Archive for Thursday, July 20, 2000

City departments stressed from lack of help

July 20, 2000

City workers are feeling stress from lack of help, due to increased turnover in Eudora's utility departments.

Eudora City Superintendent Bill Harlow said the water treatment plant, wastewater plant and electric department are understaffed. Though ads placed in area media have yielded some results, no one has been hired. Of the three departments, Harlow said, the wastewater plant is in the most need.

"What I need will probably come down to three people at the wastewater treatment plant," Harlow said. "I've got ads out and so far I've got no wastewater treatment people coming in. I've got people coming in who want to work, but have no experience."

Earlier this month, the plant lost its operator and John Wilson, wastewater worker, left Tuesday. After seven months working for the plant, Wilson said he couldn't take the stress any longer.

"There's just not enough help," Wilson said. "I felt like everything was on my shoulders."

To cope with the loss of Wilson, water plant worker Bill Hadl was pulled from the water plant to work the wastewater plant.

"I'm working here because there's no one else to do it," Hadl said.

After Wilson upped his leaving date from July 31 to Tuesday, Wilson was given the task to train Hadl during his remaining time.

"I'm trying to force feed him until someone else comes in," Wilson said.

Pulling Hadl to work at the wastewater plant has also stressed water plant workers. Without a certified wastewater plant operator, Showalter, water plant department foreman, is short a worker from his plant. He is also the only one qualified to fill out paperwork for the wastewater plant.

"Nobody else knows how to," Showalter said. "The person who knew how to quit earlier this month. I'm the only one employed by the city how can do the paperwork."

For now, Hadl will run the physical aspects of the plant with Showalter filling out the paperwork when needed. Despite the arrangement, Hadl has concerns.

"Sure, I can go though the motions but it takes time to learn all this," he said. "It takes two or three people all the time to do this."

In addition to his lack of wastewater education, Hadl is concerned about his days off. His schedule is to work 10 days with four days off, rotating Friday through Monday off every other weekend. Without another wastewater plant worker, Hadl is unsure of who will run the plant when he's off.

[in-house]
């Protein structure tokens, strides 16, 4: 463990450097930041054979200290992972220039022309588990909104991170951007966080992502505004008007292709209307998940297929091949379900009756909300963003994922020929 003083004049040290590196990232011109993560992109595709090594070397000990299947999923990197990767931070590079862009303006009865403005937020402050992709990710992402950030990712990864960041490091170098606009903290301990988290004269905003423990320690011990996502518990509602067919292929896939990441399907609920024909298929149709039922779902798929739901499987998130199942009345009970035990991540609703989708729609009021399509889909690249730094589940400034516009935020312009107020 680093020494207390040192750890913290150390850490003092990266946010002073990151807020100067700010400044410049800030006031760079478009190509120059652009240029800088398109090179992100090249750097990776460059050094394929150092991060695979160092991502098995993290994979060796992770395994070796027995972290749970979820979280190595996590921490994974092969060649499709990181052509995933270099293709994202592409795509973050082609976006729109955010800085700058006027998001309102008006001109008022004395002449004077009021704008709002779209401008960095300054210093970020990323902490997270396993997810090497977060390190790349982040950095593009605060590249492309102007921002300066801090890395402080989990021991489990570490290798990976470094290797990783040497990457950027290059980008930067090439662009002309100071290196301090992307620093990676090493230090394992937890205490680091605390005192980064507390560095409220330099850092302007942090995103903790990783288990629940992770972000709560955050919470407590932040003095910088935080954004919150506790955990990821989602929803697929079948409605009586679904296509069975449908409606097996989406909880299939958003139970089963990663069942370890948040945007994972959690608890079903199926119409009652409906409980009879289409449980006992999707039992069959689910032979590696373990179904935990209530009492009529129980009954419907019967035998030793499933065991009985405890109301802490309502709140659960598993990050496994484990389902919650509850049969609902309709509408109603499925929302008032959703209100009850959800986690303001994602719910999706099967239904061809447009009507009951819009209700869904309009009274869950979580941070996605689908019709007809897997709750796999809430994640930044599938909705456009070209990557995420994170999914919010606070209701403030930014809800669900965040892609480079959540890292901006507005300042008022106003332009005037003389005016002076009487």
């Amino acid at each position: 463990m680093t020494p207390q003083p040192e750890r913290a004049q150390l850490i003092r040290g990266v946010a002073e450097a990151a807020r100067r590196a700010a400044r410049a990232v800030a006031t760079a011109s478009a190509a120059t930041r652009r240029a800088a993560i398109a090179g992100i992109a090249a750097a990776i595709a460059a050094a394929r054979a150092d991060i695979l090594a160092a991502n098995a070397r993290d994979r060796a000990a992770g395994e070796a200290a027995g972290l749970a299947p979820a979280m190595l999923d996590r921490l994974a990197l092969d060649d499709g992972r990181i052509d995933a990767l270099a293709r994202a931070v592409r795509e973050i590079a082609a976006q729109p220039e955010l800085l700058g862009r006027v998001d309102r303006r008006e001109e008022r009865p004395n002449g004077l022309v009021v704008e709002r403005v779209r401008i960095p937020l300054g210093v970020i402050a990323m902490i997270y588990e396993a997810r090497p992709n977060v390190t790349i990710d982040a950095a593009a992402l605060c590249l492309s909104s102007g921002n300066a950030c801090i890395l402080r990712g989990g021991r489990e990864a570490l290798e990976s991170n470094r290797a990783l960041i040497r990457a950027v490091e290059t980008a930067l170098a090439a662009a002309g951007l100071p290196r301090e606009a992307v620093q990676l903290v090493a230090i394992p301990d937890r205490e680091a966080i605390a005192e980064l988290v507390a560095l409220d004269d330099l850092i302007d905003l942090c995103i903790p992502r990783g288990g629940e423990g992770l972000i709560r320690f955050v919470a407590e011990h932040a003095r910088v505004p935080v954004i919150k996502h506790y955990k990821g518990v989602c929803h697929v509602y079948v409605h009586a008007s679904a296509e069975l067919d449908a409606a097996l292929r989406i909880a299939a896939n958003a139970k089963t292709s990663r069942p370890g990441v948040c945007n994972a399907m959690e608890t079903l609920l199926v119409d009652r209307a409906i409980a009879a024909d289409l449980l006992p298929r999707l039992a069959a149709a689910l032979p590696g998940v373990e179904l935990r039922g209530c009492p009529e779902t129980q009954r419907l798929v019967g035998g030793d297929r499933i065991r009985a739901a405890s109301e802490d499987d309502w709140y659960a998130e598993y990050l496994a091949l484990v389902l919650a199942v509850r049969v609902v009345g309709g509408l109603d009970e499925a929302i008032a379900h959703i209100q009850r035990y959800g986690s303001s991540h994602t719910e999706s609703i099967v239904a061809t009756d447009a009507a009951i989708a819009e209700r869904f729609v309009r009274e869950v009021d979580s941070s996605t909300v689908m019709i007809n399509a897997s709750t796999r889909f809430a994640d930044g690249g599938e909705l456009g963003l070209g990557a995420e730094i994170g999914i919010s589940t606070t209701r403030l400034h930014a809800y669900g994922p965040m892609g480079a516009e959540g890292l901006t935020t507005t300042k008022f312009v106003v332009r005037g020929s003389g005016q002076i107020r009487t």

"When my 10 days run out, it's not going to be me," Hadl said. "It's going to be some phantom I guess."

The electric department is also suffering from lack of help. With the loss of an electrical foreman and lineman in June, Harlow said additional stress has been put on the remaining two lineman and electric department head Eldon Brown. With hired summer help working on other projects throughout the city, workers are free to focus solely on needed electrical work.

"There's a lot of work that we can't do because of the help," Harlow said. "I'm short handed that's for sure. The summer crew helps a lot. With them here it won't be quite as bad. We're coping with it."

Harlow said the electric department has had less than adequate help, even when four linemen were working for the city.

"Six wouldn't hurt, but four would be good," Harlow said. "What we'd like to do is two, three-man crews. This is what we've been after for two years but haven't had much luck."

Much of the problem lies with a lack of experience in applicants. Some who apply have no experience and some without experience don't take the job due to the low pay. Pay for inexperienced workers for all departments begins at $10.50 per hour and is adjusted according to experience. Harlow said he has noticed the starting pay to be a factor in determining if an applicant wants the job. Wilson agrees.

"Obviously it is," Wilson said. "And that's why they're having problems hiring somebody.

For now, a solution remains to be seen. There are three applicants for electric linemen positions, but Harlow said he has nothing definite. All three have had either schooling or real-world experience.

"Whether they will work out for us or not, it's hard to tell," Harlow said.

In the meantime, electric workers on staff have received a pay raise. What is left now is to wait for responses to ads. If needed, Harlow said the right person could be trained for the wastewater treatment plant.

"We like to have a year to two years service in the wastewater, but if not we can train them," Harlow said.

But Showalter said certified workers must be found for the job, otherwise the hirings would be pointless.

"They need to hire somebody as fast as possible, but they need to hire somebody that's certified," he said. "If not, you're no better off."

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